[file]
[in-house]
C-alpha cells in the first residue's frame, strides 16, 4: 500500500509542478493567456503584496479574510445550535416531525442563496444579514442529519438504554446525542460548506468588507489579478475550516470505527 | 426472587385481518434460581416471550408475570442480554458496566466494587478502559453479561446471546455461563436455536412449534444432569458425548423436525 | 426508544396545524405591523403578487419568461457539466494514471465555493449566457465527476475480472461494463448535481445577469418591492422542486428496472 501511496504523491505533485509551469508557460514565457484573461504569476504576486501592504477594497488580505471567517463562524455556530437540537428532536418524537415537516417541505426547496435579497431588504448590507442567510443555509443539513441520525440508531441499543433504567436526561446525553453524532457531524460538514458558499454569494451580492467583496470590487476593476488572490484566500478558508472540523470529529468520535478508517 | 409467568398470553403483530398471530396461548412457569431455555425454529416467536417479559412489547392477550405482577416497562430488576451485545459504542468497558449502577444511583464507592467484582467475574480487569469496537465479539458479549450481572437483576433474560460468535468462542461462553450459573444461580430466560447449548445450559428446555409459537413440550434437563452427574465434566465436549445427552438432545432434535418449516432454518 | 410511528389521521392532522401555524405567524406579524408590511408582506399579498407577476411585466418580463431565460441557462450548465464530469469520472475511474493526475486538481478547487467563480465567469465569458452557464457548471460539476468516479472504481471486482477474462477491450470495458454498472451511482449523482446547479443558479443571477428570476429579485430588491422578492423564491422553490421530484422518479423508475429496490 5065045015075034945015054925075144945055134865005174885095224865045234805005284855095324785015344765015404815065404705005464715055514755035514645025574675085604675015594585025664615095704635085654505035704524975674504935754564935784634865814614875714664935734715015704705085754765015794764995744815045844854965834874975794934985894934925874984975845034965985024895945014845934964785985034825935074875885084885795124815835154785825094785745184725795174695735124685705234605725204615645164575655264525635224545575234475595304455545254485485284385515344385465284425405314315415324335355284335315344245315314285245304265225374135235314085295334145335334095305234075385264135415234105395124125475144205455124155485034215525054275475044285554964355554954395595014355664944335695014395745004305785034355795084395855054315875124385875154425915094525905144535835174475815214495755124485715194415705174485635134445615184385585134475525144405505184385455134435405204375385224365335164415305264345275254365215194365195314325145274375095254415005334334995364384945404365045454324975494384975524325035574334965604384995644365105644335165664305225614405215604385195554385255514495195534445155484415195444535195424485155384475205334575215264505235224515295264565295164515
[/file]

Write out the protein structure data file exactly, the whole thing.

[in-house]
C-alpha cells in the first residue's frame, strides 16, 4: 500500500509542478493567456503584496479574510445550535416531525442563496444579514442529519438504554446525542460548506468588507489579478475550516470505527 | 426472587385481518434460581416471550408475570442480554458496566466494587478502559453479561446471546455461563436455536412449534444432569458425548423436525 | 426508544396545524405591523403578487419568461457539466494514471465555493449566457465527476475480472461494463448535481445577469418591492422542486428496472 501511496504523491505533485509551469508557460514565457484573461504569476504576486501592504477594497488580505471567517463562524455556530437540537428532536418524537415537516417541505426547496435579497431588504448590507442567510443555509443539513441520525440508531441499543433504567436526561446525553453524532457531524460538514458558499454569494451580492467583496470590487476593476488572490484566500478558508472540523470529529468520535478508517 | 409467568398470553403483530398471530396461548412457569431455555425454529416467536417479559412489547392477550405482577416497562430488576451485545459504542468497558449502577444511583464507592467484582467475574480487569469496537465479539458479549450481572437483576433474560460468535468462542461462553450459573444461580430466560447449548445450559428446555409459537413440550434437563452427574465434566465436549445427552438432545432434535418449516432454518 | 410511528389521521392532522401555524405567524406579524408590511408582506399579498407577476411585466418580463431565460441557462450548465464530469469520472475511474493526475486538481478547487467563480465567469465569458452557464457548471460539476468516479472504481471486482477474462477491450470495458454498472451511482449523482446547479443558479443571477428570476429579485430588491422578492423564491422553490421530484422518479423508475429496490 5065045015075034945015054925075144945055134865005174885095224865045234805005284855095324785015344765015404815065404705005464715055514755035514645025574675085604675015594585025664615095704635085654505035704524975674504935754564935784634865814614875714664935734715015704705085754765015794764995744815045844854965834874975794934985894934925874984975845034965985024895945014845934964785985034825935074875885084885795124815835154785825094785745184725795174695735124685705234605725204615645164575655264525635224545575234475595304455545254485485284385515344385465284425405314315415324335355284335315344245315314285245304265225374135235314085295334145335334095305234075385264135415234105395124125475144205455124155485034215525054275475044285554964355554954395595014355664944335695014395745004305785034355795084395855054315875124385875154425915094525905144535835174475815214495755124485715194415705174485635134445615184385585134475525144405505184385455134435405204375385224365335164415305264345275254365215194365195314325145274375095254415005334334995364384945404365045454324975494384975524325035574334965604384995644365105644335165664305225614405215604385195554385255514495195534445155484415195444535195424485155384475205334575215264505235224515295264565295164515